Student-Centred Active Learning Environment with Upside-down Pedagogies – is an active, collaborative mode of learning which offers an alternative to didactic and discursive pedagogies like lectures and seminars.
What is Scale-Up?
In SCALE-UP, lectures are replaced by problem-solving and enquiry-based activities carried out in strategically-assigned groups. To foster collaborative learning, the re-designed classroom environment incorporates circular tables and technologies to enable students to share their work in small groups and in ‘Public Thinking Spaces’. These elements are supported by ‘upside-down pedagogies’ such as flipped learning, peer teaching, and rotating group roles. The shift away from lectures frees up class time for students to focus on difficult aspects of the material, to work at their own pace, and to receive on-the-spot feedback on their work from peers and the tutor.
Benefits of Scale-Up
SCALE-UP has many benefits for student learning, as demonstrated through evaluation by Beichner – the originator of SCALE-UP – and other adopters. Beichner’s research documents improvements in both student engagement and achievement, in particular an increase in conceptual understanding; improvements in problem-solving skills, engagement and attendance; reduction in failure rates; and a tendency for “at-risk” students to perform better in later modules. More significantly, for our purposes, Beichner et al demonstrated that not only did SCALE-UP significantly reduce overall failure, this was particularly the case for gender and ethnicity, when compared with performance on lecture-based physics courses. While evaluations of SCALE-UP teaching thus far have shown positive signs for student engagement and attainment, these studies have been carried out at a relatively small scale and largely in STEM subjects.
At NTU, it has been observed that the ethnicity and socio-economic attainment gaps for courses that include SCALE-UP modules are considerably lower than other courses.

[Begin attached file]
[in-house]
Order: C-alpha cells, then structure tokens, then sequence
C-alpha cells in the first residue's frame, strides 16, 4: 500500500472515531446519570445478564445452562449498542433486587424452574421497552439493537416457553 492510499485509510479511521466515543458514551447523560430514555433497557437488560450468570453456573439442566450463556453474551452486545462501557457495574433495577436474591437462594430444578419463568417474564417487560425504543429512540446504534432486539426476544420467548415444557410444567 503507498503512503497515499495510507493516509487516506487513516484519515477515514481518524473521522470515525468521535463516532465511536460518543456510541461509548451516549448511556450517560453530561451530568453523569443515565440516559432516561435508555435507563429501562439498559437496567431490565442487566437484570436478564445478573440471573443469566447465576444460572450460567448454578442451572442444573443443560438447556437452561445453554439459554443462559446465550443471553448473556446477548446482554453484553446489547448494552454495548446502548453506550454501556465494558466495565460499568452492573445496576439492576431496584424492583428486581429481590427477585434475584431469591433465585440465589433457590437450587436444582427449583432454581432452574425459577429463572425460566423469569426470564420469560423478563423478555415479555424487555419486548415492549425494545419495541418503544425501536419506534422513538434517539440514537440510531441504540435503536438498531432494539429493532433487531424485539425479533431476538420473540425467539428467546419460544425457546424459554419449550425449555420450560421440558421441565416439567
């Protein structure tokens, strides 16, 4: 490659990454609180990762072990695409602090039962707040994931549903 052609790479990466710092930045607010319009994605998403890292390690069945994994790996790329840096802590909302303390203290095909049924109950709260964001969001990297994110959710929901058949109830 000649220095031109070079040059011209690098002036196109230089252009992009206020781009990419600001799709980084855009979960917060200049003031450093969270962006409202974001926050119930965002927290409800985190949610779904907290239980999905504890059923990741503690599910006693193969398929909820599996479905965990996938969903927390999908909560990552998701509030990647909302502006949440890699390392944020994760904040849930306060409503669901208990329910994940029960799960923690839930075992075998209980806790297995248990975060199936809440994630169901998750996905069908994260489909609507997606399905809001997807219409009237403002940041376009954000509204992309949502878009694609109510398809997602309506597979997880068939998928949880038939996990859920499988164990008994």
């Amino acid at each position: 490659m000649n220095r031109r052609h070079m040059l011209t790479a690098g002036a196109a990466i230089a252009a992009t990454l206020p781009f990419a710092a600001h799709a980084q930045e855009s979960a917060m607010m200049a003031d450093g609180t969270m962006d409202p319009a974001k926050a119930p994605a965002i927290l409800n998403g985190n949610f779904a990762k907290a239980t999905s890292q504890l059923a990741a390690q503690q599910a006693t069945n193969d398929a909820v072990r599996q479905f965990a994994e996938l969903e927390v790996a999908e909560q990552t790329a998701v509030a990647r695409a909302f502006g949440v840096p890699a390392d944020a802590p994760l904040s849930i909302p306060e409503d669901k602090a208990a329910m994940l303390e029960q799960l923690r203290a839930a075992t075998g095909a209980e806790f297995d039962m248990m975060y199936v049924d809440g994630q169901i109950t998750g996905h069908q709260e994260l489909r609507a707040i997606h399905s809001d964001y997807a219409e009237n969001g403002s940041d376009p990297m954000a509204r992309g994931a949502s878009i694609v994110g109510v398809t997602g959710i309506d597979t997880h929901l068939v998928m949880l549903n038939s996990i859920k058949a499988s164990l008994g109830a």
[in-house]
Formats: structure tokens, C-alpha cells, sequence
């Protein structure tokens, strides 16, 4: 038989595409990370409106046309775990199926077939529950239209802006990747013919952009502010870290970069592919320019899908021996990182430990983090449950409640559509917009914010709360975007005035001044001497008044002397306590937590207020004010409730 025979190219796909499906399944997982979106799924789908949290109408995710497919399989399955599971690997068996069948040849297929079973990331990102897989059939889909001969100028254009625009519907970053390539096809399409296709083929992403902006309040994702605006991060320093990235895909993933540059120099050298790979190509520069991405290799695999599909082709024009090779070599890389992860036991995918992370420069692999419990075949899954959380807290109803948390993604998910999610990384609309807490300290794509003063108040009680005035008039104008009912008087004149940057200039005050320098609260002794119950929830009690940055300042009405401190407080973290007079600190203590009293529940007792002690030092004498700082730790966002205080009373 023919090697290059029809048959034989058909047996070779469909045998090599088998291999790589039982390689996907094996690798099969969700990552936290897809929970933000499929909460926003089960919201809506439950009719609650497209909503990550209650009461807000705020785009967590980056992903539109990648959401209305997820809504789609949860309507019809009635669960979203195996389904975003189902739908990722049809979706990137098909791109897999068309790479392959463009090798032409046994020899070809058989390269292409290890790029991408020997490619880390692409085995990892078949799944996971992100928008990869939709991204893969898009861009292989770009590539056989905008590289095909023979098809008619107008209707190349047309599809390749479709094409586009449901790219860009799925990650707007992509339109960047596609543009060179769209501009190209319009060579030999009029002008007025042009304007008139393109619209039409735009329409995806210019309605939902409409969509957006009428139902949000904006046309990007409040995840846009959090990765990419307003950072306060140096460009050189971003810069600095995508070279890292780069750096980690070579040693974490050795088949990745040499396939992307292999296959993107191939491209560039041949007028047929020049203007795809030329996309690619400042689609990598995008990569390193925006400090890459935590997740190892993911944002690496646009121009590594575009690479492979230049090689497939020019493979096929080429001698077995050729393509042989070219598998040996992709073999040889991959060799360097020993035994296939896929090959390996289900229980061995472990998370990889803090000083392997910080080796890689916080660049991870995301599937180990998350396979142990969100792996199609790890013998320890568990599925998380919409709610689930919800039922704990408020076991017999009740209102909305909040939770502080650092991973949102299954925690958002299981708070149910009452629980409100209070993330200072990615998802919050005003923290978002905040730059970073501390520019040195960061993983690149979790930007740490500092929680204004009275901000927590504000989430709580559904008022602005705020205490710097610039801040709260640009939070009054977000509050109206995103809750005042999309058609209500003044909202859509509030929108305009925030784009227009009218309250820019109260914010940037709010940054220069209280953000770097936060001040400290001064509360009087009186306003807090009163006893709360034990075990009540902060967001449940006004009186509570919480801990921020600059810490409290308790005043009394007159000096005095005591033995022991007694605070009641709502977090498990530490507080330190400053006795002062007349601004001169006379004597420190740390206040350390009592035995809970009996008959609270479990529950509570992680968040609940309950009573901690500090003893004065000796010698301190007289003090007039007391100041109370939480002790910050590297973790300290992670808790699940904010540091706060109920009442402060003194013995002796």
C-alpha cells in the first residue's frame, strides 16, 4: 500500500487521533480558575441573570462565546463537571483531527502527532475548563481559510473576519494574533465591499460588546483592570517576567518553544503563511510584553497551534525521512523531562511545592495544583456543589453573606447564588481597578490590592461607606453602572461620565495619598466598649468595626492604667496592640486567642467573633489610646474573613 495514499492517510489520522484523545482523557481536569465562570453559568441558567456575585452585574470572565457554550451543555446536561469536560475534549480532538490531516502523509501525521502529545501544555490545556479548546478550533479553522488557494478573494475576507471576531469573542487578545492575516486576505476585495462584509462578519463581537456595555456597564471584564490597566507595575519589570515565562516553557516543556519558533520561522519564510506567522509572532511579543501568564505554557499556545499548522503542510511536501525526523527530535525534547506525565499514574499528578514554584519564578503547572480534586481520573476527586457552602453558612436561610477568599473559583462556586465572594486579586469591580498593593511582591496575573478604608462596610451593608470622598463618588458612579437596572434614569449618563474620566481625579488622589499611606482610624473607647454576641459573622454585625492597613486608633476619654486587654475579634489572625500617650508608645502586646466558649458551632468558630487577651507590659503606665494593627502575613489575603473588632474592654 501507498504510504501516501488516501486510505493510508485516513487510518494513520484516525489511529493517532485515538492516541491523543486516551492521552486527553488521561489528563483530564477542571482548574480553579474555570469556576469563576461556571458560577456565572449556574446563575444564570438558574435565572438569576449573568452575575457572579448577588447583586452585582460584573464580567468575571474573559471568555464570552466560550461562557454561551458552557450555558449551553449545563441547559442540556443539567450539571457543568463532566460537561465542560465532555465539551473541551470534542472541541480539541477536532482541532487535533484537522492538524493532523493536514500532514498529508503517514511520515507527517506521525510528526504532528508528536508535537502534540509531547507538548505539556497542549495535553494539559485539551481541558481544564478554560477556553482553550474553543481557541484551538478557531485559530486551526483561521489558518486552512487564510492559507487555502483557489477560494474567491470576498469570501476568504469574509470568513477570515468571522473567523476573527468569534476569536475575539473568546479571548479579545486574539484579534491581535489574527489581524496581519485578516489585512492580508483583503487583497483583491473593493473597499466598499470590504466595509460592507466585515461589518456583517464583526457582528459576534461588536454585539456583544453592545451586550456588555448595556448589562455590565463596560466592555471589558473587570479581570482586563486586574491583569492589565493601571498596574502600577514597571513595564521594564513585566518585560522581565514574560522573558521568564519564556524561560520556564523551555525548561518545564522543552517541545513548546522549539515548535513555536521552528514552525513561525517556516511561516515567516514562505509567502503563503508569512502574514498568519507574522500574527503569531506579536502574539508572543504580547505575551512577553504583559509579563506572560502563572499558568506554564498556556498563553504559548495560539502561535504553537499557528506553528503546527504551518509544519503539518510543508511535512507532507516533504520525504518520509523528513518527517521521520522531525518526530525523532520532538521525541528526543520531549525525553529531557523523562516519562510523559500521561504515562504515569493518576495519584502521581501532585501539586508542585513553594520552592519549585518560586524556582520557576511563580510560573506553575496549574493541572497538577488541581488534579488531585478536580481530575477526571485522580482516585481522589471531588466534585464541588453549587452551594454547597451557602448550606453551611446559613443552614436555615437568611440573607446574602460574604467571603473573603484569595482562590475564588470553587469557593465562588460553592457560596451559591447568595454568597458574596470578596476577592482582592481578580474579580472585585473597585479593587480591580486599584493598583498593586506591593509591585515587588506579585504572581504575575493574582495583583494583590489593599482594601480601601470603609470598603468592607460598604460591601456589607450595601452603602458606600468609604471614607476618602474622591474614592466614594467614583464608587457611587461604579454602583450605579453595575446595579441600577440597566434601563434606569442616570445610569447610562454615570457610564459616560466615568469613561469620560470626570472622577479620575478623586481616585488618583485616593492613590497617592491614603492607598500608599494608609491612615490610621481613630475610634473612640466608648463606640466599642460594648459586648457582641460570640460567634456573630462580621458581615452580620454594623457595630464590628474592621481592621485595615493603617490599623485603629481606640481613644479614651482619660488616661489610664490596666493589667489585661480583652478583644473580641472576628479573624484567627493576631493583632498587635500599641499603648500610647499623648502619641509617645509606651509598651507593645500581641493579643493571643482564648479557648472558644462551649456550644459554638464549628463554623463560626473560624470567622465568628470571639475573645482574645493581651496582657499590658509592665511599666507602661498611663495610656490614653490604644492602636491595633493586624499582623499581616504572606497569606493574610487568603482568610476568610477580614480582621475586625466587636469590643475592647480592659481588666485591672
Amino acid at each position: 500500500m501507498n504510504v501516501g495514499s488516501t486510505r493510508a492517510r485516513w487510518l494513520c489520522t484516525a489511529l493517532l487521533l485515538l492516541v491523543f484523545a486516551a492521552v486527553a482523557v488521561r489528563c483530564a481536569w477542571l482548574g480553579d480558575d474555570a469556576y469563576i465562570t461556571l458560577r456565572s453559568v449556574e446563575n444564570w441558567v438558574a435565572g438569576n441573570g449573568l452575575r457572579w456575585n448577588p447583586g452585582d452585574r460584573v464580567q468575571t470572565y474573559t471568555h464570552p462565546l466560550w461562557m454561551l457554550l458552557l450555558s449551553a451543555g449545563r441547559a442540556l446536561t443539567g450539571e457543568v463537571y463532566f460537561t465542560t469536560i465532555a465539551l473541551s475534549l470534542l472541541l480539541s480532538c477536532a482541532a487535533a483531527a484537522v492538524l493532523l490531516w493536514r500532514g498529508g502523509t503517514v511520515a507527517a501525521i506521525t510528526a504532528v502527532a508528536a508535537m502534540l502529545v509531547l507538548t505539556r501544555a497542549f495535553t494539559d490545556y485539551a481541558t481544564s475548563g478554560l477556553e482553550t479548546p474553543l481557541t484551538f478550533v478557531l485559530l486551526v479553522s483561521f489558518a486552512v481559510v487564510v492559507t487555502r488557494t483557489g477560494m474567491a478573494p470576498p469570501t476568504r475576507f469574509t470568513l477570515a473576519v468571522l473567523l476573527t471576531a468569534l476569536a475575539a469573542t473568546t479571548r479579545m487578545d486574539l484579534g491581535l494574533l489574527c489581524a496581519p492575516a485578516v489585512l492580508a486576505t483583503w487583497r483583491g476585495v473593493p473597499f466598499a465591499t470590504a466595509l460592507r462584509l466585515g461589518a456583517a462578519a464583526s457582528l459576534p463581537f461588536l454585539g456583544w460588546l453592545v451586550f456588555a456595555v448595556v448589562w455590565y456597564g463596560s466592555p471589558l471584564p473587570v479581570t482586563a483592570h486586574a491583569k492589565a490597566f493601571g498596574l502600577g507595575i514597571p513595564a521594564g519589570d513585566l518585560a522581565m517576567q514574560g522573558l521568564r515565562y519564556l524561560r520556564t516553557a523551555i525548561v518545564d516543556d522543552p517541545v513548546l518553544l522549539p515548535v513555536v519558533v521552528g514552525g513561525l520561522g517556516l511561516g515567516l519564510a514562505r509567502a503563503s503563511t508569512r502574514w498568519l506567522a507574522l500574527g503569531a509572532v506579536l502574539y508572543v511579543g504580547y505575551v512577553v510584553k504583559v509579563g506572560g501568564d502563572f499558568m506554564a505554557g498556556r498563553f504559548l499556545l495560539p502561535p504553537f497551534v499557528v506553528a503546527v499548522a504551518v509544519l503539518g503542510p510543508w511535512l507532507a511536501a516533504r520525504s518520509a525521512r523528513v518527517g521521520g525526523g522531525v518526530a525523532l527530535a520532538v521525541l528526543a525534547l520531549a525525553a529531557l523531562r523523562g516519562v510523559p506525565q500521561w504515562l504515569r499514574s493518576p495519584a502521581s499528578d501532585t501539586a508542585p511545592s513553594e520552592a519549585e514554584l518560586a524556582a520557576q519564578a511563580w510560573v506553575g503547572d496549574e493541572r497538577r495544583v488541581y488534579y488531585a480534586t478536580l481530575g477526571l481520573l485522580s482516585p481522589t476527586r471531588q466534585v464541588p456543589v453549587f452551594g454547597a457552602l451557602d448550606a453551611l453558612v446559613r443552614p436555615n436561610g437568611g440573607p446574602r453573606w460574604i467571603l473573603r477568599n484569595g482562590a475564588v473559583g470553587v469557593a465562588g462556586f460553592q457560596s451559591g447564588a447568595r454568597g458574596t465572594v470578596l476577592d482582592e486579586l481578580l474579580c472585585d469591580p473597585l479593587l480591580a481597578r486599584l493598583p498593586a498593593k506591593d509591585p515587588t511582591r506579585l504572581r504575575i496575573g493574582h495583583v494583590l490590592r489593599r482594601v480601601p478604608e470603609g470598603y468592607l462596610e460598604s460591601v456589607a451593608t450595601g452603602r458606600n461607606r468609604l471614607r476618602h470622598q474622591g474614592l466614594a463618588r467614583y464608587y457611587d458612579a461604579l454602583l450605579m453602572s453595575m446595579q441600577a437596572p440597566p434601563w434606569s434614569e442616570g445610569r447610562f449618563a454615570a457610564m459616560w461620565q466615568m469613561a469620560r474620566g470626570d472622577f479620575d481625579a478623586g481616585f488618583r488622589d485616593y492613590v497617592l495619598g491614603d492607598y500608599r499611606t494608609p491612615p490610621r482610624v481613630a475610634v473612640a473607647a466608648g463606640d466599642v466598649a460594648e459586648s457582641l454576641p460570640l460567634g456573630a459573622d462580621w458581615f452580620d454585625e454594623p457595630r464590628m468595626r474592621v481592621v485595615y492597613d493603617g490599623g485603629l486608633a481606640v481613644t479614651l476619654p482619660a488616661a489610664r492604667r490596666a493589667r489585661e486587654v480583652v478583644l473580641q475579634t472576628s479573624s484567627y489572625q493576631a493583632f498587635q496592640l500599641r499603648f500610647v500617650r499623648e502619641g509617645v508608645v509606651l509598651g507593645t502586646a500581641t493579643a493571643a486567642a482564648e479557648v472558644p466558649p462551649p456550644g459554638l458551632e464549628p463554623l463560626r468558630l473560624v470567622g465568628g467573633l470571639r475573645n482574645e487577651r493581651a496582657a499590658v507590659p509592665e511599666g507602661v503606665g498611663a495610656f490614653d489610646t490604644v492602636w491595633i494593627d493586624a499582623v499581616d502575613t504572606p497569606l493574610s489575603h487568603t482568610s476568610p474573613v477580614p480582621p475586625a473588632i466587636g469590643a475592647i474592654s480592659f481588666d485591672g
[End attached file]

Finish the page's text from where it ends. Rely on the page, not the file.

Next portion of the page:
However, we are cautious about drawing conclusions about this for two reasons:
- We need to develop improved reporting so we can observe effects at module level
- It is possible that positive outcomes from SCALE-UP teaching may be associated with good teaching in general in the areas where it has been adopted (as early adopters tend to be innovative teachers anyway).
This project provides an opportunity to collect evidence as to whether active learning approaches such as SCALE-UP can reduce attainment gaps when adopted strategically across whole course teams and at large scale across an institution
Track record of using this approach
NTU is the first UK university to introduce SCALE-UP across an extensive range of subjects. In an evaluation of the 33 NTU SCALE-UP pilot modules in 2013-14, teaching staff reported greater student engagement with materials and more interaction between peers and the tutor, leading to increased conceptual understanding.
Building on this initial success, NTU invested in new bespoke SCALE-UP rooms – of which there are now 12 across two campuses, and recruited further academic staff to the approach. SCALE-UP is now used on over 50 modules, in subjects as diverse as Law, History, Physics, Business, and Architecture. NTU has hosted an international SCALE-UP conference and shared pilot findings widely. SCALE-UP sits within our wider Success for All programme, led by the Vice-Chancellor.